Saint Patrick’s day (in America) is about getting drunk, dirtying waterways, sexually harassing others,  and gleaning fake “luck.”  And these traditions in “celebrating” Irish heritage cheapen the Irish people.
The Irish, contrary to 19th century American ideals are not drunkards who suck down green beer daily, in fact alcohol and alcoholism are serious issues often discussed in Irish homes and communities.  They do no go around dying rivers, canals, and fountains with often environmentally damaging chemicals like Frat boys during Rush- they have many centuries worth of conservation and environmental protection efforts, and they are a leader in eco-building and tourism today.  The Irish do not go around pinching a girls butt based on her shirt colour.  And they certainly don’t believe you will magically gather luck from the kiss of a person who happens to have been born or have ancestors born on an island with the Blarney stone (never mind if that person has actually ever seen, or touched this stone).  In fact, like most cultures- Irish fathers would really rather you keep  your drunk paws off their daughHolidaers.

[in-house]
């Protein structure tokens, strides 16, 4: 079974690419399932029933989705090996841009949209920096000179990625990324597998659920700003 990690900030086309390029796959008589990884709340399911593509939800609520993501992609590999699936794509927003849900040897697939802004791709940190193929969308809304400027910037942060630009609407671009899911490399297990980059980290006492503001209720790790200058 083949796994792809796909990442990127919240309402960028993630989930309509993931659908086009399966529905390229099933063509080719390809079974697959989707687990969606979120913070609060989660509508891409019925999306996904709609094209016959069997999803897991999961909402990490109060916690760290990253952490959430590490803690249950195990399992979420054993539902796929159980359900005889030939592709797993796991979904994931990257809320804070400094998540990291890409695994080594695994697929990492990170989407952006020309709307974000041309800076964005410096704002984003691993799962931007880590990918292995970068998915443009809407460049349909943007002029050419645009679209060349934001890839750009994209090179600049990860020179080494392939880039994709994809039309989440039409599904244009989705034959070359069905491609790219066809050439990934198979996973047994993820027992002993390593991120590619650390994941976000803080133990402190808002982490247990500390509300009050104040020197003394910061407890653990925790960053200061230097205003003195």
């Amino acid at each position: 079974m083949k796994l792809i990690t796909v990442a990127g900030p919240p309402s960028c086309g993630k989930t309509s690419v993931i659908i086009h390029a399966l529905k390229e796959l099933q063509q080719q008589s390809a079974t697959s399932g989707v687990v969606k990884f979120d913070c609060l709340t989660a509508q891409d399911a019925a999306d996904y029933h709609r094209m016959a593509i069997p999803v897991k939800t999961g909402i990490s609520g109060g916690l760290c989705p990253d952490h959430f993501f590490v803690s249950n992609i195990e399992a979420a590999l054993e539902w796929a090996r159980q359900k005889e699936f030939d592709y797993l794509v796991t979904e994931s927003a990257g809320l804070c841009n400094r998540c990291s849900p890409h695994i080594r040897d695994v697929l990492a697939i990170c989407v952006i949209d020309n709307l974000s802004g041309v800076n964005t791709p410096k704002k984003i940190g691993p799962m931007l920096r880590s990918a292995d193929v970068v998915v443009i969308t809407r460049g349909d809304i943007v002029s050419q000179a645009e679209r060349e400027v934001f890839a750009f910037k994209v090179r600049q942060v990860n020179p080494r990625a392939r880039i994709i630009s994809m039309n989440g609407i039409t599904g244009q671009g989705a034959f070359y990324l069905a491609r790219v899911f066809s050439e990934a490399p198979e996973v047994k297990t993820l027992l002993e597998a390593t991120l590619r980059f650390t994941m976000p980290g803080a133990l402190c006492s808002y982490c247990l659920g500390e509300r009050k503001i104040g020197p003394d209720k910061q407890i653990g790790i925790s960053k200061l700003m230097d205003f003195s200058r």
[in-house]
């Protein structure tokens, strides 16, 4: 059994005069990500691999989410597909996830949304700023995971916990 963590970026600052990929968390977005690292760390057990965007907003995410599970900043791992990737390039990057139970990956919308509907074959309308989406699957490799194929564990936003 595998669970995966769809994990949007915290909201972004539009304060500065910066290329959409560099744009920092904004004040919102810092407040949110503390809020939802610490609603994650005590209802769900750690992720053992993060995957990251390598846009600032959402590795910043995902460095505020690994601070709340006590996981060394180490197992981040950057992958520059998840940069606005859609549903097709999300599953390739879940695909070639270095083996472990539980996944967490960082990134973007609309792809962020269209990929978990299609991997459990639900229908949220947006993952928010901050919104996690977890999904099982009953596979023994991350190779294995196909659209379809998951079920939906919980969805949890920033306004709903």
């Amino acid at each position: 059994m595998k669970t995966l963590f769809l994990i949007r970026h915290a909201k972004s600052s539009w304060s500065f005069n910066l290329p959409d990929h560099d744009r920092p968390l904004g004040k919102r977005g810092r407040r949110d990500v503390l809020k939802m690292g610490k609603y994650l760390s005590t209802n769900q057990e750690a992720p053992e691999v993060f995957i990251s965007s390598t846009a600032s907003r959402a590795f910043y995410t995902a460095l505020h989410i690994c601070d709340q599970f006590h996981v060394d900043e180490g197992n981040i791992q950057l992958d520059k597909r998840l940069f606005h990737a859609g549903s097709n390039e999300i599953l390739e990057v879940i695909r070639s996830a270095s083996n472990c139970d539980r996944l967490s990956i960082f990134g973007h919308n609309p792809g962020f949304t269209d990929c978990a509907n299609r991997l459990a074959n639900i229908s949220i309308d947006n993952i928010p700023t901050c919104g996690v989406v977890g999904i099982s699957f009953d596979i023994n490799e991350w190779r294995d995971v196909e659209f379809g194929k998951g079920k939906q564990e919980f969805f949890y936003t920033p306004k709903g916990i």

And my father, like the Irishman next door, would rather that too.
So don’t kiss me- I’m Scottish American.
And don’t pinch my butt either- because you may very well end up with a green and black and blue eye when I prove my heritage.
And that would be a sad way to celebrate a sad holiday.